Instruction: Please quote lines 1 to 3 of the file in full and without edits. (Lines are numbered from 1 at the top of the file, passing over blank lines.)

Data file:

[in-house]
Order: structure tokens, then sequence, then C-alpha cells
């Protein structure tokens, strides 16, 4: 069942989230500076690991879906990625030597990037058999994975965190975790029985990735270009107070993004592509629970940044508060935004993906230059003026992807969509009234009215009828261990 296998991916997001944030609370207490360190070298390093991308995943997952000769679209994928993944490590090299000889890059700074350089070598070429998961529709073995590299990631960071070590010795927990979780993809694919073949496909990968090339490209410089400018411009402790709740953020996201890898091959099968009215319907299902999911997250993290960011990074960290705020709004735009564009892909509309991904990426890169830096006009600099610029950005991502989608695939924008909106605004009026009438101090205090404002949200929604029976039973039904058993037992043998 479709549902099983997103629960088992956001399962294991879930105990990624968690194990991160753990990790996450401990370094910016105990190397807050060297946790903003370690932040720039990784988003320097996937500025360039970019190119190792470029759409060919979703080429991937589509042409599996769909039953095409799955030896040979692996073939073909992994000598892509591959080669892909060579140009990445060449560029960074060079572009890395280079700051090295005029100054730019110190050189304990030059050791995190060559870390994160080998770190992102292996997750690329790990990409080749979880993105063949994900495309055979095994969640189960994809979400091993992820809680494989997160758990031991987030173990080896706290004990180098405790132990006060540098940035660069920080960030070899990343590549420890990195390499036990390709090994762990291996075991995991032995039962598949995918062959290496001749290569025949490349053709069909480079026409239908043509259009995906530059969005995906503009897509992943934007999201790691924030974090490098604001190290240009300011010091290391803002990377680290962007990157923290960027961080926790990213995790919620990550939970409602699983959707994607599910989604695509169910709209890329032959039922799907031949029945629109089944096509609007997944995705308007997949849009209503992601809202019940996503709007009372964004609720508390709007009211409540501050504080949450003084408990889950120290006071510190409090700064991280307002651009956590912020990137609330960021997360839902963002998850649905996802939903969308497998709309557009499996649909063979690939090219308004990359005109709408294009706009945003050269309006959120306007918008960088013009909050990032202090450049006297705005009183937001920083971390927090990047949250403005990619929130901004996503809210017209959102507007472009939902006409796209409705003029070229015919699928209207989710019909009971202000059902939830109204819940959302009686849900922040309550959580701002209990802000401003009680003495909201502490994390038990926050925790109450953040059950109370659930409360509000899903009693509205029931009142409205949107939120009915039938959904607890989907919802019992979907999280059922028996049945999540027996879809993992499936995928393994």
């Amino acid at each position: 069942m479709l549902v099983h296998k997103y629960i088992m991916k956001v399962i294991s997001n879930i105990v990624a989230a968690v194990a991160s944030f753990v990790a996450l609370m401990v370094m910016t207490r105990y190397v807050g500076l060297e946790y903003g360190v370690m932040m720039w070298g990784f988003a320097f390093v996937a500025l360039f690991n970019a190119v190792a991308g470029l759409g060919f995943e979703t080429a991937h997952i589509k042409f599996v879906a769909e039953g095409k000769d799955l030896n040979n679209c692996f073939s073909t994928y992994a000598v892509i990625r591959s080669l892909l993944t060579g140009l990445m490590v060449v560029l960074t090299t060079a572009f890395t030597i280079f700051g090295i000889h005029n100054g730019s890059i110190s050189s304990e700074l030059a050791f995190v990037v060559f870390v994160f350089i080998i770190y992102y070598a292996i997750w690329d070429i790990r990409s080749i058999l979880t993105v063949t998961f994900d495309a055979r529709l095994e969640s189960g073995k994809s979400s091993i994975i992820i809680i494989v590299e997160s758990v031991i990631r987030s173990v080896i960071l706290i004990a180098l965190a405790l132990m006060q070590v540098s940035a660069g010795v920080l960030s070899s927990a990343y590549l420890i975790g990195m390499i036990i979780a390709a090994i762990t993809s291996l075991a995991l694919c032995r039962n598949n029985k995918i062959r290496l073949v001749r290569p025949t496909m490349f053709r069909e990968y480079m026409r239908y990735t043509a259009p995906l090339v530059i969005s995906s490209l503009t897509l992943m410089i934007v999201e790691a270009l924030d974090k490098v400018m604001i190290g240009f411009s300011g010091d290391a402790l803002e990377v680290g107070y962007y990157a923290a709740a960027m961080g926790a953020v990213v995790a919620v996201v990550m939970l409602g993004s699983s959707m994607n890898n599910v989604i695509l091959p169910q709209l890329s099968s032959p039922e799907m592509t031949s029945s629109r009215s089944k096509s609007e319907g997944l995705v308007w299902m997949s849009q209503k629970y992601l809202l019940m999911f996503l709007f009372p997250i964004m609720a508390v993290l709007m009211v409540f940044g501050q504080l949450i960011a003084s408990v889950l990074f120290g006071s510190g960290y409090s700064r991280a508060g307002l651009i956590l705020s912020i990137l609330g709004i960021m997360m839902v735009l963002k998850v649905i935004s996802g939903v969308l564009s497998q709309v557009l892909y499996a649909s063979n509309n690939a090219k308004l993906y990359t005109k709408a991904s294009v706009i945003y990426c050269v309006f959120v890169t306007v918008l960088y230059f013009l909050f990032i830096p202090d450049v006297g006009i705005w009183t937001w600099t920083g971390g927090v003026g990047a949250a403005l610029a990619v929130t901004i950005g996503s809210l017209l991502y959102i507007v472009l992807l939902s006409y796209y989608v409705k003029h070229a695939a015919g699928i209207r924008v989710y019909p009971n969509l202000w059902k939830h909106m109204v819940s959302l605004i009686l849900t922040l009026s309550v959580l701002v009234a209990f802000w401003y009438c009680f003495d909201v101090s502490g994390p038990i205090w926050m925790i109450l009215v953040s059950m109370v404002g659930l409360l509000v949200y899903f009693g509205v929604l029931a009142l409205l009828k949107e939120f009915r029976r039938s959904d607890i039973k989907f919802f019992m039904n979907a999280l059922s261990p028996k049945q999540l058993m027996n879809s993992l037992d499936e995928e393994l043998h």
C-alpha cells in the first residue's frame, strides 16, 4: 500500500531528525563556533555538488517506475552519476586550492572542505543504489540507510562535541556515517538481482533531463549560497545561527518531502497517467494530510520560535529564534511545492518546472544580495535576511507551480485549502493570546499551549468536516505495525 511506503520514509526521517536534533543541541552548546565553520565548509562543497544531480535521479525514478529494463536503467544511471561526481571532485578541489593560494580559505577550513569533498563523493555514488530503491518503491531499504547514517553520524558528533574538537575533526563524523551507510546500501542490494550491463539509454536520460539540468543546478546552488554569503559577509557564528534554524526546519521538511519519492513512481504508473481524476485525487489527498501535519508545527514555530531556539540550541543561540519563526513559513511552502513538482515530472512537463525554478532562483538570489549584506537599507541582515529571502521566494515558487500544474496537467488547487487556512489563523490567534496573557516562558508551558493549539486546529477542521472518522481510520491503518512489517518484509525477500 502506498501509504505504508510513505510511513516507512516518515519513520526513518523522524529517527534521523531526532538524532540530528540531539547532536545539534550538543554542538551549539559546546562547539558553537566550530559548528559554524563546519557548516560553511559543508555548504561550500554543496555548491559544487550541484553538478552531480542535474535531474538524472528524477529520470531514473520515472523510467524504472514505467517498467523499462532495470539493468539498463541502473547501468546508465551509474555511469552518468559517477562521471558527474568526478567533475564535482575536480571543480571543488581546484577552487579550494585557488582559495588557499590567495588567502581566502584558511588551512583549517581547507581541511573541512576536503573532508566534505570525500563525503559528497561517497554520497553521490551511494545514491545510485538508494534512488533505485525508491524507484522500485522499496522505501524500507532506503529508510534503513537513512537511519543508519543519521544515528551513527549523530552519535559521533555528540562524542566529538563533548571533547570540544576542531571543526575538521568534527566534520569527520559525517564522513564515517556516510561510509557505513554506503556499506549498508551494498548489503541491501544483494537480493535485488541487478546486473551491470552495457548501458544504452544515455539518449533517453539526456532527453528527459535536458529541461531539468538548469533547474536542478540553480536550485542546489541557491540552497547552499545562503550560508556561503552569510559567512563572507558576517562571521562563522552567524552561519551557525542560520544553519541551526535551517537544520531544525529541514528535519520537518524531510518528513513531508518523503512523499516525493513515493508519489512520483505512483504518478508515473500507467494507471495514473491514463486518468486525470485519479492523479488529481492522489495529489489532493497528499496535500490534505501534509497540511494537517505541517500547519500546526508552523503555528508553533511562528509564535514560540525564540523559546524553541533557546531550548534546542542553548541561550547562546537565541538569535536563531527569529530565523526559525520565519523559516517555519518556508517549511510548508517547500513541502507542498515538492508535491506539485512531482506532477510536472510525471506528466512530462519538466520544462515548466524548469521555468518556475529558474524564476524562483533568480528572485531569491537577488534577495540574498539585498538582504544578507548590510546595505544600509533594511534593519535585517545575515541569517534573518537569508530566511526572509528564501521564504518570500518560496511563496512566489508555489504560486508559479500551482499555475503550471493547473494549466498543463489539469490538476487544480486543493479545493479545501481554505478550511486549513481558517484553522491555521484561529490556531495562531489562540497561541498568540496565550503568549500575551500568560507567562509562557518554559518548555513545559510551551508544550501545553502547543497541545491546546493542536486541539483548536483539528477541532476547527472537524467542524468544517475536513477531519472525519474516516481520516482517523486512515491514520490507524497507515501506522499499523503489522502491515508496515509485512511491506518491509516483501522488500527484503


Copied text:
[in-house]
Order: structure tokens, then sequence, then C-alpha cells
């Protein structure tokens, strides 16, 4: 069942989230500076690991879906990625030597990037058999994975965190975790029985990735270009107070993004592509629970940044508060935004993906230059003026992807969509009234009215009828261990 296998991916997001944030609370207490360190070298390093991308995943997952000769679209994928993944490590090299000889890059700074350089070598070429998961529709073995590299990631960071070590010795927990979780993809694919073949496909990968090339490209410089400018411009402790709740953020996201890898091959099968009215319907299902999911997250993290960011990074960290705020709004735009564009892909509309991904990426890169830096006009600099610029950005991502989608695939924008909106605004009026009438101090205090404002949200929604029976039973039904058993037992043998 479709549902099983997103629960088992956001399962294991879930105990990624968690194990991160753990990790996450401990370094910016105990190397807050060297946790903003370690932040720039990784988003320097996937500025360039970019190119190792470029759409060919979703080429991937589509042409599996769909039953095409799955030896040979692996073939073909992994000598892509591959080669892909060579140009990445060449560029960074060079572009890395280079700051090295005029100054730019110190050189304990030059050791995190060559870390994160080998770190992102292996997750690329790990990409080749979880993105063949994900495309055979095994969640189960994809979400091993992820809680494989997160758990031991987030173990080896706290004990180098405790132990006060540098940035660069920080960030070899990343590549420890990195390499036990390709090994762990291996075991995991032995039962598949995918062959290496001749290569025949490349053709069909480079026409239908043509259009995906530059969005995906503009897509992943934007999201790691924030974090490098604001190290240009300011010091290391803002990377680290962007990157923290960027961080926790990213995790919620990550939970409602699983959707994607599910989604695509169910709209890329032959039922799907031949029945629109089944096509609007997944995705308007997949849009209503992601809202019940996503709007009372964004609720508390709007009211409540501050504080949450003084408990889950120290006071510190409090700064991280307002651009956590912020990137609330960021997360839902963002998850649905996802939903969308497998709309557009499996649909063979690939090219308004990359005109709408294009706009945003050269309006959120306007918008960088013009909050990032202090450049006297705005009183937001920083971390927090990047949250403005990619929130901004996503809210017209959102507007472009939902006409796209409705003029070229015919699928209207989710019909009971202000059902939830109204819940959302009686849900922040309550959580701002209990802000401003009680003495909201502490994390038990926050925790109450953040059950109370659930409360509000899903009693509205029931009142409205949107939120009915039938959904607890989907919802019992979907999280059922028996049945999540027996879809993992499936995928393994």